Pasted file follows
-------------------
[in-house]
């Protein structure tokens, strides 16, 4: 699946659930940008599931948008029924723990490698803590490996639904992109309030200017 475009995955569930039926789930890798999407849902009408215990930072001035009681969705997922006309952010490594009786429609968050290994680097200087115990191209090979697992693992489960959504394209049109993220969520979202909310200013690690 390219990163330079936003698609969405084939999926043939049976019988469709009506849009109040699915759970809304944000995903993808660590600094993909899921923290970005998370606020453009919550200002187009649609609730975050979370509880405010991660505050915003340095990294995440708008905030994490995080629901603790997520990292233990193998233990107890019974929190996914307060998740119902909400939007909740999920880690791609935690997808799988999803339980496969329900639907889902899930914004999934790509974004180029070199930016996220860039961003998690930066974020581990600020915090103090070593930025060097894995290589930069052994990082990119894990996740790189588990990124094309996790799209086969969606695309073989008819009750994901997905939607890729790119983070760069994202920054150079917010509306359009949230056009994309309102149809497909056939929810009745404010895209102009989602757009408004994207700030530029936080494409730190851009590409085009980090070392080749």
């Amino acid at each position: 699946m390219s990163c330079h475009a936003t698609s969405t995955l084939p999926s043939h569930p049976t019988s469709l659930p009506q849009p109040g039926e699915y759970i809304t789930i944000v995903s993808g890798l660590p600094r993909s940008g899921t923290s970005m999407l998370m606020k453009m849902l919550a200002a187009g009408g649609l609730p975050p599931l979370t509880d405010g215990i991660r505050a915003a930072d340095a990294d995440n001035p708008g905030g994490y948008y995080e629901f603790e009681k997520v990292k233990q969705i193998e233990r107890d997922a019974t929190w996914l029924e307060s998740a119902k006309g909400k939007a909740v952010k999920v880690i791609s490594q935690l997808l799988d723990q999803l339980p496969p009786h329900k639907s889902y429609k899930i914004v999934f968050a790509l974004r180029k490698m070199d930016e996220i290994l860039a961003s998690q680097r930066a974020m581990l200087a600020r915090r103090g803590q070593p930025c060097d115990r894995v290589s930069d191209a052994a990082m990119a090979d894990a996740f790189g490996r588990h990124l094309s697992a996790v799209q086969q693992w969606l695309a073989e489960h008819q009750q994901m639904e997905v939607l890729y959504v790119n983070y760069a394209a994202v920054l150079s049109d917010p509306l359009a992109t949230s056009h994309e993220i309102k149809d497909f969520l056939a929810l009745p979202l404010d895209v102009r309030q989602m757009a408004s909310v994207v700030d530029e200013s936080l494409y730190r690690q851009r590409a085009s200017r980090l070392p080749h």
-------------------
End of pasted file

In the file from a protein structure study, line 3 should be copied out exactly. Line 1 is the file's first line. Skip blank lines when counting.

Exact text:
């Amino acid at each position: 699946m390219s990163c330079h475009a936003t698609s969405t995955l084939p999926s043939h569930p049976t019988s469709l659930p009506q849009p109040g039926e699915y759970i809304t789930i944000v995903s993808g890798l660590p600094r993909s940008g899921t923290s970005m999407l998370m606020k453009m849902l919550a200002a187009g009408g649609l609730p975050p599931l979370t509880d405010g215990i991660r505050a915003a930072d340095a990294d995440n001035p708008g905030g994490y948008y995080e629901f603790e009681k997520v990292k233990q969705i193998e233990r107890d997922a019974t929190w996914l029924e307060s998740a119902k006309g909400k939007a909740v952010k999920v880690i791609s490594q935690l997808l799988d723990q999803l339980p496969p009786h329900k639907s889902y429609k899930i914004v999934f968050a790509l974004r180029k490698m070199d930016e996220i290994l860039a961003s998690q680097r930066a974020m581990l200087a600020r915090r103090g803590q070593p930025c060097d115990r894995v290589s930069d191209a052994a990082m990119a090979d894990a996740f790189g490996r588990h990124l094309s697992a996790v799209q086969q693992w969606l695309a073989e489960h008819q009750q994901m639904e997905v939607l890729y959504v790119n983070y760069a394209a994202v920054l150079s049109d917010p509306l359009a992109t949230s056009h994309e993220i309102k149809d497909f969520l056939a929810l009745p979202l404010d895209v102009r309030q989602m757009a408004s909310v994207v700030d530029e200013s936080l494409y730190r690690q851009r590409a085009s200017r980090l070392p080749h």